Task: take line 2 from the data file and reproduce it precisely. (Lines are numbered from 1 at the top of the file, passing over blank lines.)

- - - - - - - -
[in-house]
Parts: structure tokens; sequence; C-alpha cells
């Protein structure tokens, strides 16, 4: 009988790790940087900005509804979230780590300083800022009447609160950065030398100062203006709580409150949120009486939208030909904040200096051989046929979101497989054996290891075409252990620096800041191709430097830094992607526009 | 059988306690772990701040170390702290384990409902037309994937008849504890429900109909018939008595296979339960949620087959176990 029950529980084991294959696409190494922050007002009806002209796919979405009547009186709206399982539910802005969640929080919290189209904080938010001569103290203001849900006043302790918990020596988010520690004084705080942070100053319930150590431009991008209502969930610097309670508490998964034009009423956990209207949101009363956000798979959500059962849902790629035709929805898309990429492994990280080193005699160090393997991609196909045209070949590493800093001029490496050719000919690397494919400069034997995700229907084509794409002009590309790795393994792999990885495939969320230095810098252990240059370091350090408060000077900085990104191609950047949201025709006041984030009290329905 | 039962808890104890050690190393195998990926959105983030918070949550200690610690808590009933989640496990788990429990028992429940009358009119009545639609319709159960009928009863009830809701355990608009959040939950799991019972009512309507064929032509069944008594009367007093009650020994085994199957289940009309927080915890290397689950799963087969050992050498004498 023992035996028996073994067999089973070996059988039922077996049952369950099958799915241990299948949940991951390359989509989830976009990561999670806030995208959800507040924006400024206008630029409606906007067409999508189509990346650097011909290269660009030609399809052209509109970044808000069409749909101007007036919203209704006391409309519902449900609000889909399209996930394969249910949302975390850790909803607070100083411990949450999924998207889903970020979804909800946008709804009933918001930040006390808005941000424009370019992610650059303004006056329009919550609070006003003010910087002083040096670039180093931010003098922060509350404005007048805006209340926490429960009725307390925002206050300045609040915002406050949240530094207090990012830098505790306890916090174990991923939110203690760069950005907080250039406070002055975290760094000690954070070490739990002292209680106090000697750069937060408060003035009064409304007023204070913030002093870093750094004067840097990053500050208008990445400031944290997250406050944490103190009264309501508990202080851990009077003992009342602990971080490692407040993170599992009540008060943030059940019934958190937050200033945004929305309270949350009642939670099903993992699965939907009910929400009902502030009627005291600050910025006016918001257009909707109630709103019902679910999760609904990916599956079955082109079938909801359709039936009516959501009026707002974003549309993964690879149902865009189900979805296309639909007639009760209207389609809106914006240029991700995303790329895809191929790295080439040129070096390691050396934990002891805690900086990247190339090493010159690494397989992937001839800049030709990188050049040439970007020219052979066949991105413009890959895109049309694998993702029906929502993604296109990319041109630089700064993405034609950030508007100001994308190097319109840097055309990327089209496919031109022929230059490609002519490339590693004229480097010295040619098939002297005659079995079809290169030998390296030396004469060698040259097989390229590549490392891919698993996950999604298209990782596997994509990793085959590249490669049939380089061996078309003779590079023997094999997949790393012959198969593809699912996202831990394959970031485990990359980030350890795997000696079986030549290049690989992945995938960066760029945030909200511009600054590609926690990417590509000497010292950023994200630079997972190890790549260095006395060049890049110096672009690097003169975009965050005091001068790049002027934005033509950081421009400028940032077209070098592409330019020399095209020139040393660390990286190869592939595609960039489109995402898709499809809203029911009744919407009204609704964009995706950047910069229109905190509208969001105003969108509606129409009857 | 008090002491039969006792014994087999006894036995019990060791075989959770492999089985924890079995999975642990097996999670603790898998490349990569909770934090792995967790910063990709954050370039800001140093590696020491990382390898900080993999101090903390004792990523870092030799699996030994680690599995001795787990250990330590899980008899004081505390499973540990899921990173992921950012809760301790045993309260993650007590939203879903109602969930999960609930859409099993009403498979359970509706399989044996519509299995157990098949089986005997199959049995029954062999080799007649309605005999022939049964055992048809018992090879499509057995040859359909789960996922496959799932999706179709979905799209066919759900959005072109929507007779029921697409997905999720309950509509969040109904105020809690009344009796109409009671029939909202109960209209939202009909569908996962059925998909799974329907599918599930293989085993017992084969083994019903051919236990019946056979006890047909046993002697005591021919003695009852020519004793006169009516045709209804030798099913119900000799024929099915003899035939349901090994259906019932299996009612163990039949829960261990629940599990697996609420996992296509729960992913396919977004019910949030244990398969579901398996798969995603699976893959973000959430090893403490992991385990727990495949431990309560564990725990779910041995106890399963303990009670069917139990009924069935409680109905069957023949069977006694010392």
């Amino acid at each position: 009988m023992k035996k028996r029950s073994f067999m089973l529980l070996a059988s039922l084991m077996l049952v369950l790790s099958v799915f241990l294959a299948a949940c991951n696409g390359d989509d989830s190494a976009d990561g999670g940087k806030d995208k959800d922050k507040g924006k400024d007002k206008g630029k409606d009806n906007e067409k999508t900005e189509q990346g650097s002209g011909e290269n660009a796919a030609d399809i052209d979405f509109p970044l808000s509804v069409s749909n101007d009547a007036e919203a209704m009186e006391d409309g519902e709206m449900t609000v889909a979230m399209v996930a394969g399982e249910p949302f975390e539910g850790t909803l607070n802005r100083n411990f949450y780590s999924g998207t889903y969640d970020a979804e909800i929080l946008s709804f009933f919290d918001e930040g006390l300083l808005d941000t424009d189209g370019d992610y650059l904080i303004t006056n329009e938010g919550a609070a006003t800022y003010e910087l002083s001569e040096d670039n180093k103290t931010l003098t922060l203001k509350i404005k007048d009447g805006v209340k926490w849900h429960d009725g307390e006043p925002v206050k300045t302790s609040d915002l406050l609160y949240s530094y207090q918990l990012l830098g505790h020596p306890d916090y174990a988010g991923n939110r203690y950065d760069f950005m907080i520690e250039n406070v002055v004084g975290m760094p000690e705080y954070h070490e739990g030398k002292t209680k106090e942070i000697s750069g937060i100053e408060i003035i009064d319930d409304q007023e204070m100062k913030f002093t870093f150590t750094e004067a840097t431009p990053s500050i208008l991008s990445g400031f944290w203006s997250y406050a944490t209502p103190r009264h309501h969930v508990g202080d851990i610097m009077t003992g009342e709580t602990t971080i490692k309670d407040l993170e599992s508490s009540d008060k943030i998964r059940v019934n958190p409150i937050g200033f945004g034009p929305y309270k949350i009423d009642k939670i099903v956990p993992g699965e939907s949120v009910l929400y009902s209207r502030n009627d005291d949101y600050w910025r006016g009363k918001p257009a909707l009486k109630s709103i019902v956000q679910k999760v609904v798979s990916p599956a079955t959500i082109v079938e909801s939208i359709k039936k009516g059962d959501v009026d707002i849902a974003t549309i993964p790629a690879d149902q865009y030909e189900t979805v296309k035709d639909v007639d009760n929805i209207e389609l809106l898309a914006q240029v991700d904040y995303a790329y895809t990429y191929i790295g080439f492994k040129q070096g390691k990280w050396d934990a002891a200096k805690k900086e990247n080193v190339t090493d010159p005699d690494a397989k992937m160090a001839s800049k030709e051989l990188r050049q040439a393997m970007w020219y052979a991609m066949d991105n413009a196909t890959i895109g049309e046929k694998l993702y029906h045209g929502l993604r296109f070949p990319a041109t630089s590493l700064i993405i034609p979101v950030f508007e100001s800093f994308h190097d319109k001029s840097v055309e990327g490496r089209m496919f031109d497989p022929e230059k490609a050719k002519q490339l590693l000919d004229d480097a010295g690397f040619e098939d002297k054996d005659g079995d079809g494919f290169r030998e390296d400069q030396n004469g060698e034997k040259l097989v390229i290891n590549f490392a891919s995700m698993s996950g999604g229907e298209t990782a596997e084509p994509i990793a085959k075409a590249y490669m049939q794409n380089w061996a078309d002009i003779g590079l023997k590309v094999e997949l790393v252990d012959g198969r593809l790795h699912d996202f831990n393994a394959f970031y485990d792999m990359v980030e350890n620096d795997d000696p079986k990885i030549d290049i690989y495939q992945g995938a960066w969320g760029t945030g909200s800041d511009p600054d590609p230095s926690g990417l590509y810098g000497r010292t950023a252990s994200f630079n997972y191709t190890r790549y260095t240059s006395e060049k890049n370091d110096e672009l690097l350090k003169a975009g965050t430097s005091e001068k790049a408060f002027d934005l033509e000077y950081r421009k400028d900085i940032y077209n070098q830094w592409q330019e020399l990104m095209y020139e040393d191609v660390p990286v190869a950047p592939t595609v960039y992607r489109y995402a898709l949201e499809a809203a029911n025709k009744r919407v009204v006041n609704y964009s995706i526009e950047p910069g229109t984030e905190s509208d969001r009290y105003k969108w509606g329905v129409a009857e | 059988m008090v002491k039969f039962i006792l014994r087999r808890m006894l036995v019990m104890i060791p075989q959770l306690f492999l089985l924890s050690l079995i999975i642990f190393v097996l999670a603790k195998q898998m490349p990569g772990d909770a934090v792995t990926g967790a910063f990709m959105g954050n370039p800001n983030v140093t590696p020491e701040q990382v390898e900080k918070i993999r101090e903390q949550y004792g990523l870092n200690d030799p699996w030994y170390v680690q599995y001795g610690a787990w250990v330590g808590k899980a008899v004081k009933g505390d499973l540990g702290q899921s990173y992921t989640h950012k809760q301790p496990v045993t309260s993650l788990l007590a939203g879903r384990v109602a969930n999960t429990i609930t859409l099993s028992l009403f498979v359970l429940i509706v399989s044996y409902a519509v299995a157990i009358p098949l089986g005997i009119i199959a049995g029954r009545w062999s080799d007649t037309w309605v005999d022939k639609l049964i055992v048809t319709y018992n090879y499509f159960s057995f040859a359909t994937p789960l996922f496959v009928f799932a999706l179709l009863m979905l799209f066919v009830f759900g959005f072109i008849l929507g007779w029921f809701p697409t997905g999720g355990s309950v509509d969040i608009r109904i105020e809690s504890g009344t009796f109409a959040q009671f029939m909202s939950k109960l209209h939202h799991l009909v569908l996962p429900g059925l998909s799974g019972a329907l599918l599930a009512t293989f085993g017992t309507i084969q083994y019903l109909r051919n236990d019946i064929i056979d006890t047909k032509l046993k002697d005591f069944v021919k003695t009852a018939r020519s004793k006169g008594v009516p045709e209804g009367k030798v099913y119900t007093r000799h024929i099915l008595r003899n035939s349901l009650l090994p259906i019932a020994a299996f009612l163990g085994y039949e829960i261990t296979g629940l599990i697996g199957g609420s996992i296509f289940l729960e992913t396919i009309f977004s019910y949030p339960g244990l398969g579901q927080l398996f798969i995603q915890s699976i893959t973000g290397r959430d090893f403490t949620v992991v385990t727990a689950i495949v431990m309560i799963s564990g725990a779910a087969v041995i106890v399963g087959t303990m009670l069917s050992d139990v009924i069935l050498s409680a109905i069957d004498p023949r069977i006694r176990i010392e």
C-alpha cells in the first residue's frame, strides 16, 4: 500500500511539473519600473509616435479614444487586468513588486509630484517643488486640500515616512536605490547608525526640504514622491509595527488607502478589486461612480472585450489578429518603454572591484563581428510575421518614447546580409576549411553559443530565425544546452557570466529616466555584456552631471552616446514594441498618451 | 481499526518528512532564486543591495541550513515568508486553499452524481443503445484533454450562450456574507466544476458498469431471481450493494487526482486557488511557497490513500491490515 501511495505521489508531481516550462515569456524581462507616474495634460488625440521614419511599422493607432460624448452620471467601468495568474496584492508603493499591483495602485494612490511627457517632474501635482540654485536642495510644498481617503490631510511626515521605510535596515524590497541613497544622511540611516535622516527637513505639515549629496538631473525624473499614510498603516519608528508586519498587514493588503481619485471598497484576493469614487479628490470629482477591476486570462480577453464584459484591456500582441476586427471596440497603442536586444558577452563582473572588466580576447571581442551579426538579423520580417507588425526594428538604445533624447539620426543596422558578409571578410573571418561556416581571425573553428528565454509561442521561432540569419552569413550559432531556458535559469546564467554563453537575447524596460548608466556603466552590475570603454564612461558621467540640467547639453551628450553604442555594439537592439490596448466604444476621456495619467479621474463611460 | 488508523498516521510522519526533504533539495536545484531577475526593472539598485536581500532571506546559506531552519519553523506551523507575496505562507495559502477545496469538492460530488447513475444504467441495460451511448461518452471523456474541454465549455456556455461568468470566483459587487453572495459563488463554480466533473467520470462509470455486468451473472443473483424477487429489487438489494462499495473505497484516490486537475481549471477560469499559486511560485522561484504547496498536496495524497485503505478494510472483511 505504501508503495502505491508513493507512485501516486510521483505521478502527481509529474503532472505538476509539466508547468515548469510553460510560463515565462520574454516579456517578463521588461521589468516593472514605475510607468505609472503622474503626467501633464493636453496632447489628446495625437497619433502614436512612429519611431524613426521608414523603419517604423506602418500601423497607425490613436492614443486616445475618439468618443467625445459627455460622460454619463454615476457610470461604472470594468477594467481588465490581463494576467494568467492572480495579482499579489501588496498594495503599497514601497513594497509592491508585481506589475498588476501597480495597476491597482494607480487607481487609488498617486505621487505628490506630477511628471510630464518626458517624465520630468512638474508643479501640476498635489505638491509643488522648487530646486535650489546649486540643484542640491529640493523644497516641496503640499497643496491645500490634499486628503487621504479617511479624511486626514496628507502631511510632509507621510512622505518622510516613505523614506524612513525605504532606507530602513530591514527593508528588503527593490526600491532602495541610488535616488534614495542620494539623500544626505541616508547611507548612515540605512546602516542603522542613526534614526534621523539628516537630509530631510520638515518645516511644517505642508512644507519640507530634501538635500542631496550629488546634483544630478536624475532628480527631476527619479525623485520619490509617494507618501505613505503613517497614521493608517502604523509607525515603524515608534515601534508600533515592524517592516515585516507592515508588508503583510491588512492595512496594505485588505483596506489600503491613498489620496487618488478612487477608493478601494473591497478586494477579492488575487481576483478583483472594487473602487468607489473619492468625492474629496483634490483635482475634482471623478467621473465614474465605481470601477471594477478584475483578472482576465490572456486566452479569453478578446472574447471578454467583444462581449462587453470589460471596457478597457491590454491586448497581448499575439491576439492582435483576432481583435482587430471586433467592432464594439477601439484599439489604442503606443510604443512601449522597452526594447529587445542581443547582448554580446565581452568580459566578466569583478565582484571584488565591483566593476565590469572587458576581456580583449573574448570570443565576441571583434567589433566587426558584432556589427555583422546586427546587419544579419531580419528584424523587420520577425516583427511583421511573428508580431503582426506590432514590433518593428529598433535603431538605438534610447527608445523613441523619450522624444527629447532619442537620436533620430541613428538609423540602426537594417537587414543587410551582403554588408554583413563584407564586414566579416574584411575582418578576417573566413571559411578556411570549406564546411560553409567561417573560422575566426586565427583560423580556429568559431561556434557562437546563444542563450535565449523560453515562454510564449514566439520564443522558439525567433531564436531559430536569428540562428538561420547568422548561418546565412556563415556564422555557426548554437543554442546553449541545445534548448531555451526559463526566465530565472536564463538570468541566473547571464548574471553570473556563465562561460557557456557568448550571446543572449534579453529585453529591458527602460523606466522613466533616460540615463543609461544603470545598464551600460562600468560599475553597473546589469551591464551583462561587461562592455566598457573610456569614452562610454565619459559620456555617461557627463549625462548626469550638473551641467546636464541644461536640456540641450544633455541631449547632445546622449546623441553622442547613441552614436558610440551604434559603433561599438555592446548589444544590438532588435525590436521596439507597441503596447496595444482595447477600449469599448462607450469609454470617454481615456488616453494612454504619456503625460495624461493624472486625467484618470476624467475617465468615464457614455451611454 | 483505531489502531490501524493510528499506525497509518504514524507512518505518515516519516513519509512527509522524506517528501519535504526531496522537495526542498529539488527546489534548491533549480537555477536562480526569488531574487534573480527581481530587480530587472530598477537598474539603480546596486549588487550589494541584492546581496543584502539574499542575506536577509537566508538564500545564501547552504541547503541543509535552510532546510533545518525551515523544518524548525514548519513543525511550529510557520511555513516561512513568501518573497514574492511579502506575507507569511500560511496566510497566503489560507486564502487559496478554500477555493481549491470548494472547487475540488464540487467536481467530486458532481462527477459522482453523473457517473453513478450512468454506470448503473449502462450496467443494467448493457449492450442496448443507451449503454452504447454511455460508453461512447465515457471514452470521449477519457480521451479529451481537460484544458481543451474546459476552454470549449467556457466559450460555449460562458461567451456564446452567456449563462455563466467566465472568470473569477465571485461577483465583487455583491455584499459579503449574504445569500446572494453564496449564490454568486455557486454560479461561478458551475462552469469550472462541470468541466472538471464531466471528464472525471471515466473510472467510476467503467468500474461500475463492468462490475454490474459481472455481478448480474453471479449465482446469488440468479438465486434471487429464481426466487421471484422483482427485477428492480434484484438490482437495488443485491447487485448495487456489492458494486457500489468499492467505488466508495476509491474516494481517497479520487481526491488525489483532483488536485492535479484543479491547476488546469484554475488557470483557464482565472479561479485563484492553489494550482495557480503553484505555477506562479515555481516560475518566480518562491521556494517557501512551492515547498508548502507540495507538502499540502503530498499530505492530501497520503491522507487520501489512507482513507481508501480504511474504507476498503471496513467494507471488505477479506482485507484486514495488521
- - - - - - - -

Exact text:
Parts: structure tokens; sequence; C-alpha cells